The Mayor of Chicago, Rahm Emanuel, has proposed a “Welcoming City” ordinance which would prohibit local police officers from turning over to federal agents any undocumented immigrants who have no outstanding criminal warrants or serious criminal convictions. Chicago becomes the latest city to push back against a federal program meant to identify – and deport – immigrants who are a threat or have serious criminal records, but which has come under fire by several communities and police departments as well as Latino groups.
“If you’re a good citizen, immigration status is not a pause button for you to call the police department,” said Emanuel, who was President Barack Obama‘s Chief of Staff before resigning to run for Mayor of Chicago. Emanuel and other Chicago officials said it is important for immigrants to trust and cooperate with police. Emanuel also told immigrants, “We want to welcome you to the city of Chicago,” and said he wanted to make the city the most immigrant-friendly in the country.
There is a catch. If this “sanctuary” ordinance is passed later this month, it goes against the federal Secure Communities program, whose implementation has been controversial in many cities across the country. Under Secure Communities, local law enforcement officials share the fingerprints of people they book with federal immigration agents.
Immigration Customs Enforcement (ICE) Director John Morton said yesterday in front a House subcommittee that Secure Communities is a direct way to protect the public, and it is lawful. “Remember, the only way you get identified by Secure Communities is to have been arrested in the first place for a crime,” said Morton.
A number of Latino organizations, as well as Latino leaders dispute this assertion.
“On the ground, S-Comm (Secure Communities) has proven to be a seriously flawed dragnet that promotes racial profiling,” said Angelica Salas, executive director of the Coalition for Humane Immigrant Rights of Los Angeles (CHIRLA), in a recent statement. Salas adds that “far from targeting the ‘worst of the worst,’ the S-Comm catches anyone who happens to fit into ICE’s amorphously defined ‘priorities.'”
This view is shared by many communities across the country. In Washington D.C., the City Council approved a bill that will limit the amount of time and the circumstances in which local law enforcement can detain someone at the request of ICE officials or agents. California legislators recently passed the Trust Act, which prohibits local law enforcement from holding a person unless there were previous serious criminal convictions.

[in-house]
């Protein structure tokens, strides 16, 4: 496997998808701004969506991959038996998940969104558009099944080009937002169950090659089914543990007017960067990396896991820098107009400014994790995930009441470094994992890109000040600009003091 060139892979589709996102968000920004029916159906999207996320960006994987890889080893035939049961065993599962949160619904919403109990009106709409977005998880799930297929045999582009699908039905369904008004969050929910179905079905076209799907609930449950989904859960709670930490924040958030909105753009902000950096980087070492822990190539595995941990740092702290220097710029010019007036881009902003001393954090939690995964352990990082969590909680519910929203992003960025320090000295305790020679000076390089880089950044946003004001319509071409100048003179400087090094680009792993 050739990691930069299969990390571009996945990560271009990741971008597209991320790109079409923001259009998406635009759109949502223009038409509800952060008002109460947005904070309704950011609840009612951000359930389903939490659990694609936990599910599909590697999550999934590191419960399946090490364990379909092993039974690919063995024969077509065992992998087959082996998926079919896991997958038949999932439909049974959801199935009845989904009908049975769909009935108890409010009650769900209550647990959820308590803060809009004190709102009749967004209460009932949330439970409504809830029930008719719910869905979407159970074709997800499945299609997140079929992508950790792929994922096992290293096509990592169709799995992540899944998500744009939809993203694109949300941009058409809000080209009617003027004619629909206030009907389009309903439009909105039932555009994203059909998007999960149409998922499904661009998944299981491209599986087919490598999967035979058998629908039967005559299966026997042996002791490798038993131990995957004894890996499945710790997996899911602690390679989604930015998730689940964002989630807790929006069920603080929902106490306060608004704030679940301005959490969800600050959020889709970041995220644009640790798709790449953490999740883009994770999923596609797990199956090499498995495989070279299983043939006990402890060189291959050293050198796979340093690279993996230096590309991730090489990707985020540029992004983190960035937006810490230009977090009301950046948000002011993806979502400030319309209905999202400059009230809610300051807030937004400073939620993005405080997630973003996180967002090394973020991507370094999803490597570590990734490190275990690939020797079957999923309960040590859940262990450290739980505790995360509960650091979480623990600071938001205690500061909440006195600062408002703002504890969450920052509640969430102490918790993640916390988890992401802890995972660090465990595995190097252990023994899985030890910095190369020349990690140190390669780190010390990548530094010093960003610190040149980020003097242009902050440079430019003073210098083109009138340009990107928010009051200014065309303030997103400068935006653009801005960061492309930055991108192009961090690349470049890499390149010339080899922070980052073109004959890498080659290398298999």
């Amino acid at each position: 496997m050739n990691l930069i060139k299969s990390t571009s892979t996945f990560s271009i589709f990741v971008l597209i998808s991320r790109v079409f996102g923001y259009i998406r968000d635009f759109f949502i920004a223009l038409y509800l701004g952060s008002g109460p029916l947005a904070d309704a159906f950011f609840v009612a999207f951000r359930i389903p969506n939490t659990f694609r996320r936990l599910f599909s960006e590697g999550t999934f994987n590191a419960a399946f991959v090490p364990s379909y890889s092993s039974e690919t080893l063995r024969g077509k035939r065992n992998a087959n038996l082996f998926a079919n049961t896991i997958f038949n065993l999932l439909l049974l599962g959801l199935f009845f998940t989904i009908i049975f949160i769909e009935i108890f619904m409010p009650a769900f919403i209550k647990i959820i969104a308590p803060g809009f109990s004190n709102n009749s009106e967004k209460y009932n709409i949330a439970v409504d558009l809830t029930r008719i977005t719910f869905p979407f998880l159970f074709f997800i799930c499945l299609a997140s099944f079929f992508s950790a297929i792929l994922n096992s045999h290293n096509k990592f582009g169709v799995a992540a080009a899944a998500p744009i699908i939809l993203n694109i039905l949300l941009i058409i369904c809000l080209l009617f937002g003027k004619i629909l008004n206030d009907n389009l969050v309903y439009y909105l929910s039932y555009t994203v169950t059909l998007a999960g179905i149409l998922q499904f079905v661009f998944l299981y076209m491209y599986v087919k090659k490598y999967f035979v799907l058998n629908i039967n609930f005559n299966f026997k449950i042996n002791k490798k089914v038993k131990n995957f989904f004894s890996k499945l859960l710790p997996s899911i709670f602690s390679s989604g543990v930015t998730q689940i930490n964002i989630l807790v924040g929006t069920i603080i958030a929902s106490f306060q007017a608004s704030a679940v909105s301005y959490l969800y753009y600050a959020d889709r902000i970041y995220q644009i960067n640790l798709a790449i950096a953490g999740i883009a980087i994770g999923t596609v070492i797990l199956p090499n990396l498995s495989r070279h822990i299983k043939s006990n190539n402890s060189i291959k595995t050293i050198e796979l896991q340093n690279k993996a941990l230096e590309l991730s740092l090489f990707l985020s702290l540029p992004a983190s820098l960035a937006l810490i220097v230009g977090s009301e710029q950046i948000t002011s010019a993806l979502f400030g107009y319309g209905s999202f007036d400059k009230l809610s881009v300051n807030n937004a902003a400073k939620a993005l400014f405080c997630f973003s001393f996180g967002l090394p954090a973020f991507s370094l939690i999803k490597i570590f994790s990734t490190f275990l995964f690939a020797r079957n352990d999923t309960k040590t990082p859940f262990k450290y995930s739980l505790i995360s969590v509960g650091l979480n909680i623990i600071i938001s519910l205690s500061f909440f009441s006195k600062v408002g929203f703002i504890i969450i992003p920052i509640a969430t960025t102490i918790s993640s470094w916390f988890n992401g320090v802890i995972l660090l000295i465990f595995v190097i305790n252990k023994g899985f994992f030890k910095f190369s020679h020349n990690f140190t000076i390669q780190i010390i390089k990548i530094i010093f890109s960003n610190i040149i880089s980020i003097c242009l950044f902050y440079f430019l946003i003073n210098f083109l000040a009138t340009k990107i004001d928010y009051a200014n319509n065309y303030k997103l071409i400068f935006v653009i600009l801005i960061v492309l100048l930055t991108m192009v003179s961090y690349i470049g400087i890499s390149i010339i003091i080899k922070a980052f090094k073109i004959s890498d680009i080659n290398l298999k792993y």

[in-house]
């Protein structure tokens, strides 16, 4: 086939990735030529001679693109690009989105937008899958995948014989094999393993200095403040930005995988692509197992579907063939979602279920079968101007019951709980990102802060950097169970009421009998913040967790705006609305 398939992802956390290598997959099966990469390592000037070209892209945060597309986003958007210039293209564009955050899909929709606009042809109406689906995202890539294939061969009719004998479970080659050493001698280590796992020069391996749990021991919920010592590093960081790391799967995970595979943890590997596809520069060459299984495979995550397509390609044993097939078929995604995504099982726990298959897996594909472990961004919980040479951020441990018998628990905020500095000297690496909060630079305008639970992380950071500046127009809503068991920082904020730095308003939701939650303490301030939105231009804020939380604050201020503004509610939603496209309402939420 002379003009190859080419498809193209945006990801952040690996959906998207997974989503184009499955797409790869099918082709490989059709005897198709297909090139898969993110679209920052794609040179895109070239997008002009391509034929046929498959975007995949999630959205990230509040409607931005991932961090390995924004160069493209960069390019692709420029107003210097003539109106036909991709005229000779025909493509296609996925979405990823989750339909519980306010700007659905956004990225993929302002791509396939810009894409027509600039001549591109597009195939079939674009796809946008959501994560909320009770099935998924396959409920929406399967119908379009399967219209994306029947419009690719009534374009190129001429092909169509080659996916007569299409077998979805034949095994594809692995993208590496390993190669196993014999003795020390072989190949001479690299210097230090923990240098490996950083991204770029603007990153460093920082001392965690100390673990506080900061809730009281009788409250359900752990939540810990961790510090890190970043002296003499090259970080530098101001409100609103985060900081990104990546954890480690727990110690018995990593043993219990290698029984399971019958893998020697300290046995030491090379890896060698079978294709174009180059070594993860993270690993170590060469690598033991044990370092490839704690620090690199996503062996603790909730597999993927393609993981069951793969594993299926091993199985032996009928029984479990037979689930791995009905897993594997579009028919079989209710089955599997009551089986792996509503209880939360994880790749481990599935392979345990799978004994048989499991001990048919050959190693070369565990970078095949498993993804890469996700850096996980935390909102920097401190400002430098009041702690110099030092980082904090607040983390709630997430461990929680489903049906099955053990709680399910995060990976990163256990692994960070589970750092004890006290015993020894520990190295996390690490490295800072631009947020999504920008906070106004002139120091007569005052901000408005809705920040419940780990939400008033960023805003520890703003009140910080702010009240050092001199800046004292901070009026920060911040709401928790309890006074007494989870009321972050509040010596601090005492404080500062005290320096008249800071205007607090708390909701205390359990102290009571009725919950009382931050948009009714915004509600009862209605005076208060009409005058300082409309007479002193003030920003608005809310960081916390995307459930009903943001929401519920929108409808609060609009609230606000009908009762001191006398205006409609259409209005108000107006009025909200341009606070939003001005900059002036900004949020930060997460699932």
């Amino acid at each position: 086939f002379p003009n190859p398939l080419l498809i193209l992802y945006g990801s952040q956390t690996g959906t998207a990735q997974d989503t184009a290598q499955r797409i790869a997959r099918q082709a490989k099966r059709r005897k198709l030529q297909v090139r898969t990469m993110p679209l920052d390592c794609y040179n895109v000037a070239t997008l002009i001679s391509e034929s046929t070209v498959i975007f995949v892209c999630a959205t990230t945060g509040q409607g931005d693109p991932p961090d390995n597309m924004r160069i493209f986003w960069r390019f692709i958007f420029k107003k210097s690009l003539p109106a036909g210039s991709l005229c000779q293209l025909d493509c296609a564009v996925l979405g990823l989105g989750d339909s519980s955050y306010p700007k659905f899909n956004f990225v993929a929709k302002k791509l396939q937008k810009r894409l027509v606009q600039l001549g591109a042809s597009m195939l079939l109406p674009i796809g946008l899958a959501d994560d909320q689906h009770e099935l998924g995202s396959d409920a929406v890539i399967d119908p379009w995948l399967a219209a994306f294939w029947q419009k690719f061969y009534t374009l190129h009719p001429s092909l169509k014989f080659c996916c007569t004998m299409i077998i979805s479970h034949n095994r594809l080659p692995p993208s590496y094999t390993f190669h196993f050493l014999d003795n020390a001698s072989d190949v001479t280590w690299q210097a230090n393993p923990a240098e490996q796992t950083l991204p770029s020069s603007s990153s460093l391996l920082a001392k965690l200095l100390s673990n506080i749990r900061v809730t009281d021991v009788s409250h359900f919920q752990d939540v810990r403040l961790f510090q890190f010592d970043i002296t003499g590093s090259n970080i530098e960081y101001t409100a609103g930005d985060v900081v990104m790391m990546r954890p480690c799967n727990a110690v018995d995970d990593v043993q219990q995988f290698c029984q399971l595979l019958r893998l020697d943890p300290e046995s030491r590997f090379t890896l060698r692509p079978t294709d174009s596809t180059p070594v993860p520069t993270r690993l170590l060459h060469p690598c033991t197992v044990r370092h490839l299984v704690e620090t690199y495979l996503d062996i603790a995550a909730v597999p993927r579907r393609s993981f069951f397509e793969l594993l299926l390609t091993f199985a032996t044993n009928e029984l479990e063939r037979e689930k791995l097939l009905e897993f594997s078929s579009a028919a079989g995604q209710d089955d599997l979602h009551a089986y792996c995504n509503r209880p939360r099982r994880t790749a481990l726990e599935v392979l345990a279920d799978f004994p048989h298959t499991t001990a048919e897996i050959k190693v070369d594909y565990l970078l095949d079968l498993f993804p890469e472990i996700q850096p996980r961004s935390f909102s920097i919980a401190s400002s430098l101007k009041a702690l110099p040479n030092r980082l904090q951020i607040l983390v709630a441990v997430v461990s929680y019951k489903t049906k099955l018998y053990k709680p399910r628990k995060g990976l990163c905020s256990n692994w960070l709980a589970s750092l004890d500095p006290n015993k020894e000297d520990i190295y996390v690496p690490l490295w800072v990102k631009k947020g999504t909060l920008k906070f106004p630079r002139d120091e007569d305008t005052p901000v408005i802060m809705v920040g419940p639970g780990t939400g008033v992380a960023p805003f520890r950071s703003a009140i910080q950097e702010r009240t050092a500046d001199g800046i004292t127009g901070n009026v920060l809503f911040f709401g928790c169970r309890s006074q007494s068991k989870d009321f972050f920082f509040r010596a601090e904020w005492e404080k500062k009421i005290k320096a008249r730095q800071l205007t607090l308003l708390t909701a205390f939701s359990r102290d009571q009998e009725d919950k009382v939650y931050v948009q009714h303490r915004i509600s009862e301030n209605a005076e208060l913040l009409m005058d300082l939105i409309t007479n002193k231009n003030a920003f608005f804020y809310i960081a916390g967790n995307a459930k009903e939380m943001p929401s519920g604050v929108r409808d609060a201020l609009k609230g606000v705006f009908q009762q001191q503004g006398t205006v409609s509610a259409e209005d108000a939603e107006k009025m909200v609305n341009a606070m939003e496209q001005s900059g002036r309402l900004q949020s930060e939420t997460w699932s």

ICE Director John Morton said Chicago’s proposed ordinance could result in an increase in crime. Currently, Chicago is facing a steep increase in homicides and gang violence.
But María B. Vélez, a criminologist and sociologist at the University of New Mexico, says research actually supports the actions of Chicago’s Mayor Emanuel.
“We have found an increase in immigration is related to a reduction in neighborhood violence,” says Vélez. “We also find there is an enhanced or ‘protective effect’ in the reduction of crime in cities which have a more welcoming and open attitude toward immigrants,” she added.
Vélez explains that cities that build strategies to engage immigrant or marginalized groups, such as increased community policing and more minorities in the police force and other local offices, leads to what sociologists call a ‘spiral of trust.’
“Rahm Emanuel is doing exactly what he should be doing,” says Vélez.
Illinois Congressman Luis Gutiérrez said there is another reason why he supports the law. “It targets police resources on criminals- and it minimizes the amount of city resources on holding non-criminals because they were flagged in a federal data base,” Gutiérrez said.
A coalition of groups have created Restoring Trust, which advocates for what they call detainer discretion when local law enforcement is asked by ICE to voluntarily hold an individual for a 48-hour period before being transferred to an ICE facility.
ICE Director John Morton said he is considering legal options against Chicago. Forty-eight states – all except Alabama and Illinois – have implemented Secure Communities in all of their cities.